Carlson wasn't impressed with Warren's DNA test, though, saying the results only show that she might be "about roughly as American Indian as every white person you've ever met, which is to say not American Indian at all." The Fox News host then said that Warren had appointed herself the "head of the #MeSioux movement" with these claims, having "leveraged" Native Americans' suffering to "climb the greasy pole of our fake meritocracy."
Later in the show, Carlson also floated the idea that Warren may have paid The Boston Globe, which found "ethnicity was not a factor in her rise in law," for their coverage of her DNA test. He asked, "Are they taking payment directly from her or is it just a kind of moral payment?” Brendan Morrow
The high-profile Senate race in Texas is gathering steam with a Tuesday night debate in San Antonio between Sen. Ted Cruz (R) and Democratic challenger Rep. Beto O'Rourke, and President Trump set the date Monday for his promised rally with Cruz in Houston — Oct. 22 in the 10,000-seat NRG Arena. And also Monday, the independent Fire Ted Cruz PAC released a new ad from Austin director Richard Linklater, once more featuring actor Sonny Carl Davis. Only this time, he was talking about hamburgers.
Davis started with the Cruz campaign's odd attack on O'Rourke as a "Triple Meat Whataburger liberal." "What does that even mean, Ted?" he asked. "I mean, everybody I know in Texas likes Whataburger." But that was nothing compared with Davis looking pained at Canadian-born Ted Cruz professing his love for White Castle burgers: "There's not a White Castle within 900 miles of Texas, Ted. Maybe up in Canada, huh? But not in Texas."
Fire Ted Cruz is not affiliated with the O'Rourke campaign. This ad, like Linklater's last Sonny Carl Davis spot, is not exactly what you'd call issues-oriented, but it's arguably slightly less ridiculous than some of the attacks on O'Rourke from Cruz and his campaign. Early voting in Texas starts Monday. Peter Weber
Turkish crime scene investigators spent nine hours searching the Saudi Arabian consulate in Istanbul on Monday night and Tuesday morning, gathering evidence in the disappearance of U.S.-based Saudi journalist Jamal Khashoggi. A team of about 10 Turkish investigators left the consulate at 5 a.m., followed 90 minutes later by a Turkish prosecutor and, a little later, a Saudi team, Reuters reports. The Turkish investigators carted away soil samples, a metal door from the garden, and other forensic evidence.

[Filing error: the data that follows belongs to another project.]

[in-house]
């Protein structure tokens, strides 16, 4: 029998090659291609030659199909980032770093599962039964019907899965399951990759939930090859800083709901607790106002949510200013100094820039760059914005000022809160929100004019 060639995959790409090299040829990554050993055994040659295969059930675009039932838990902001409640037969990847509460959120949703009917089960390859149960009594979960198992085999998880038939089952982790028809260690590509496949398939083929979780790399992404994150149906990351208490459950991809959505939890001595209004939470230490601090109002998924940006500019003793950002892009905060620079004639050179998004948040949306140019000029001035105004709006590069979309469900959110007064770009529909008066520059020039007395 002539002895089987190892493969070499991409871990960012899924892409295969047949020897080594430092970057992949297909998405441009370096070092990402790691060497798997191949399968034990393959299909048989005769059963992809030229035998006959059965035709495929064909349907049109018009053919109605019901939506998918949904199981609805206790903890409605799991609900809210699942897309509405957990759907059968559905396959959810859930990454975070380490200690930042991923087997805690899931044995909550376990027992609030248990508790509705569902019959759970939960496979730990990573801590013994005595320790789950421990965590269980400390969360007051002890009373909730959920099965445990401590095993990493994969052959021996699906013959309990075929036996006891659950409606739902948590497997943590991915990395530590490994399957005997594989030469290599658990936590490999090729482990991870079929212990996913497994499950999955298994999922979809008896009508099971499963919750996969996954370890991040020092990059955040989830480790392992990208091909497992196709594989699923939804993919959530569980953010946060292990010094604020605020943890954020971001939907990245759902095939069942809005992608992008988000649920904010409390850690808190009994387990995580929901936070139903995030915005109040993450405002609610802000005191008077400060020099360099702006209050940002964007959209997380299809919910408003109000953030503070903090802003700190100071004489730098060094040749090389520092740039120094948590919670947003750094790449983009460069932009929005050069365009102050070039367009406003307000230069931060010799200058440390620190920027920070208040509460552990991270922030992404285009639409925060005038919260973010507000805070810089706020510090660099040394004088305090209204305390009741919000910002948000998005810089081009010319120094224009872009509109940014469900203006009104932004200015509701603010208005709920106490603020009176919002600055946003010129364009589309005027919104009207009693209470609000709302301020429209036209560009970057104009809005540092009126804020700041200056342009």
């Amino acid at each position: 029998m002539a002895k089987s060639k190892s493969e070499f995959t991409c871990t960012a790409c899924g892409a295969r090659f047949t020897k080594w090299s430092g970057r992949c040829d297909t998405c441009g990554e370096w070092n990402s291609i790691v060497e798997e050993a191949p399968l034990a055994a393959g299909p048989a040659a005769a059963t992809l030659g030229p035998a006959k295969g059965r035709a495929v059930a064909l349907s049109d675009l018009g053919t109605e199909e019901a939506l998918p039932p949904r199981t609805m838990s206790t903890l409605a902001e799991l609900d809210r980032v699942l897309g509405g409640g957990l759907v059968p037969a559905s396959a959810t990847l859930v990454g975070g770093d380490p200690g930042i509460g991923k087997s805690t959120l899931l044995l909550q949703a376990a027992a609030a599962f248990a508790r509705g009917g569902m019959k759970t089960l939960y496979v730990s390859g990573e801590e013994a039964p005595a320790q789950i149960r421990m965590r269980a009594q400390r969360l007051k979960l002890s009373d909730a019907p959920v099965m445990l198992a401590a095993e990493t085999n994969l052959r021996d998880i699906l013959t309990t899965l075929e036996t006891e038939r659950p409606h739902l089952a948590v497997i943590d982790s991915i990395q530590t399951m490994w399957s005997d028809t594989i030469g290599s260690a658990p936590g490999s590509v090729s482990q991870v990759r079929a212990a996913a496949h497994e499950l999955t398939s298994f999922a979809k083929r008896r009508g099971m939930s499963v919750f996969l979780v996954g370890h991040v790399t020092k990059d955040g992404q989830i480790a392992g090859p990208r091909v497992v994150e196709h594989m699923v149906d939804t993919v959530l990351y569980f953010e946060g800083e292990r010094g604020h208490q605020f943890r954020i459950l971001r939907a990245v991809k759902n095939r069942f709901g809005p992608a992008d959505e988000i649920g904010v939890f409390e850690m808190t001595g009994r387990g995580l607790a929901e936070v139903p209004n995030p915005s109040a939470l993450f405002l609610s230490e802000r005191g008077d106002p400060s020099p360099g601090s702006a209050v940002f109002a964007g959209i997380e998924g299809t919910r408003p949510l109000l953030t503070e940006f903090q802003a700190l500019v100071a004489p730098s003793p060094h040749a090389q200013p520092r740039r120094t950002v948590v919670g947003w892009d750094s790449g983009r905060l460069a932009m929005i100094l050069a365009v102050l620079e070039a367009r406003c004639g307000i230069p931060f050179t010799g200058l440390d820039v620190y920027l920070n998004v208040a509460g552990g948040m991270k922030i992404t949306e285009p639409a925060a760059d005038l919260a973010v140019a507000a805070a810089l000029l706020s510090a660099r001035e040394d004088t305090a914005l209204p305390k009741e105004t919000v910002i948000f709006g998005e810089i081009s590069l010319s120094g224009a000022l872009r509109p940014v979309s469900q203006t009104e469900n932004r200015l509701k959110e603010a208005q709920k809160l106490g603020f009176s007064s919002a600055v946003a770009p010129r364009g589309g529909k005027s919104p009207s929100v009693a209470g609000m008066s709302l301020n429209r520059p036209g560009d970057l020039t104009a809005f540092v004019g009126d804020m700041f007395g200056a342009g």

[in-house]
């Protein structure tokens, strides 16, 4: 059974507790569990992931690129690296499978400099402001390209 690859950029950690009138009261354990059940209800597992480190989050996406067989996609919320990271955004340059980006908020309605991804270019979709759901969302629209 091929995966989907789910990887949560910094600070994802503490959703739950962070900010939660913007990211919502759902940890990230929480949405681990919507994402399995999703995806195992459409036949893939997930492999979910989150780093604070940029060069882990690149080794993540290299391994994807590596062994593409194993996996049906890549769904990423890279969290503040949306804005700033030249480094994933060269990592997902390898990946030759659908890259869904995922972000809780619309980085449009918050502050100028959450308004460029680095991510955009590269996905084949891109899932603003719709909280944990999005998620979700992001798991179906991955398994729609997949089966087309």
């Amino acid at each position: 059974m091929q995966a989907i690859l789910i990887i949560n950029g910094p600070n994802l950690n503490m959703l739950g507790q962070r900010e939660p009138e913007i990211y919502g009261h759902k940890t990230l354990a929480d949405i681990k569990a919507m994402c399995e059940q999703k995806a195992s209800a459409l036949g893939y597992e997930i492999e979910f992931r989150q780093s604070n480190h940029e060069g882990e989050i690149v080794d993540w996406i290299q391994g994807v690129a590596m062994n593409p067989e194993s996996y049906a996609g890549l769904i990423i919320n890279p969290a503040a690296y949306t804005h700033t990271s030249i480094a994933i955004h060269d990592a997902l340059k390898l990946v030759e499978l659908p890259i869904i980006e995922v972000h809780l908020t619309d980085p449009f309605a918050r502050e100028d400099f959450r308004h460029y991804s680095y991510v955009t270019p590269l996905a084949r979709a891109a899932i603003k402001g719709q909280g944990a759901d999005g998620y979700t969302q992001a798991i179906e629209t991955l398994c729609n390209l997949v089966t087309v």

Turkish officials, who say they have proof that a Saudi team murdered and dismembered Khashoggi when he visited the consulate for marriage-related paperwork on Oct. 2, acknowledged the difficulty of finding useful evidence 13 days after the alleged crime.
VIDEO: A team of Turkish police investigators and prosecutors leaves the Saudi consulate in Istanbul after conducting an eight-hour night-time search pic.twitter.com/EiOQKr9NVD
— AFP news agency (@AFP) October 16, 2018
The Saudis agreed to let Turkey inspect the consulate only after Saudi King Salman and Turkish President Recep Tayyip Erdogan spoke Sunday. Still, "hours before the Turkish forensic team arrived, journalists photographed a cleaning crew entering the consulate, hauling buckets, mops, and what appeared to be bottles of cleaning solution," The Washington Post reports. "When the Turkish investigators entered the consulate, some wearing white protective gear, they 'smelled chemicals had been used,' according to two officials in contact with the investigators."
Also Tuesday morning, U.S. Secretary of State Mike Pompeo arrived in Riyadh for meetings with King Salman and Crown Prince Mohammed bin Salman at the behest of President Trump. The Saudis, who have denied involvement in Khashoggi's disappearance, are now planning to claim he was accidentally killed during a botched interrogation by a Saudi intelligence operative dispatched by the crown prince to question the mildly critical journalist or spirit him to Saudi Arabia, according to reports in The New York Times and CNN. Some U.S. officials fear the Turks will play along in exchange for Saudi loans. Peter Weber